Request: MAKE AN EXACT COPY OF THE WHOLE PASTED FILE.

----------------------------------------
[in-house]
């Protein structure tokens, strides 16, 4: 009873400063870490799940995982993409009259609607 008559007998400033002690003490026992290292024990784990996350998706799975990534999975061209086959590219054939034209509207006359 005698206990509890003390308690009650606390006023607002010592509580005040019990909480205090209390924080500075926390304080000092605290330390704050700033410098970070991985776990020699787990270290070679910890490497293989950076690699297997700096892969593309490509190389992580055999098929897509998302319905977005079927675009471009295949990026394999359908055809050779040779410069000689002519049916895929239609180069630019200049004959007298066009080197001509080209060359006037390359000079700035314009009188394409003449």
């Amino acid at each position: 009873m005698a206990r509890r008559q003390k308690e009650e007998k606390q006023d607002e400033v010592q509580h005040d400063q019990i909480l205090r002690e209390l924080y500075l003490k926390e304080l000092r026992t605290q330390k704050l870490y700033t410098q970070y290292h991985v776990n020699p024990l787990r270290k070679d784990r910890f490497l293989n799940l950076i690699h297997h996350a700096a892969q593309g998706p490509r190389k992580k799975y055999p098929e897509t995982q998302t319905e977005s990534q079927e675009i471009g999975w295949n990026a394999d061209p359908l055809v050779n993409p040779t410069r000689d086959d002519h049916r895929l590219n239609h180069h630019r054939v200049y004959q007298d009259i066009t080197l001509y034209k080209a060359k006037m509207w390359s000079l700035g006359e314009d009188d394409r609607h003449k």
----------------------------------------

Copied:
[in-house]
């Protein structure tokens, strides 16, 4: 009873400063870490799940995982993409009259609607 008559007998400033002690003490026992290292024990784990996350998706799975990534999975061209086959590219054939034209509207006359 005698206990509890003390308690009650606390006023607002010592509580005040019990909480205090209390924080500075926390304080000092605290330390704050700033410098970070991985776990020699787990270290070679910890490497293989950076690699297997700096892969593309490509190389992580055999098929897509998302319905977005079927675009471009295949990026394999359908055809050779040779410069000689002519049916895929239609180069630019200049004959007298066009080197001509080209060359006037390359000079700035314009009188394409003449």
């Amino acid at each position: 009873m005698a206990r509890r008559q003390k308690e009650e007998k606390q006023d607002e400033v010592q509580h005040d400063q019990i909480l205090r002690e209390l924080y500075l003490k926390e304080l000092r026992t605290q330390k704050l870490y700033t410098q970070y290292h991985v776990n020699p024990l787990r270290k070679d784990r910890f490497l293989n799940l950076i690699h297997h996350a700096a892969q593309g998706p490509r190389k992580k799975y055999p098929e897509t995982q998302t319905e977005s990534q079927e675009i471009g999975w295949n990026a394999d061209p359908l055809v050779n993409p040779t410069r000689d086959d002519h049916r895929l590219n239609h180069h630019r054939v200049y004959q007298d009259i066009t080197l001509y034209k080209a060359k006037m509207w390359s000079l700035g006359e314009d009188d394409r609607h003449k």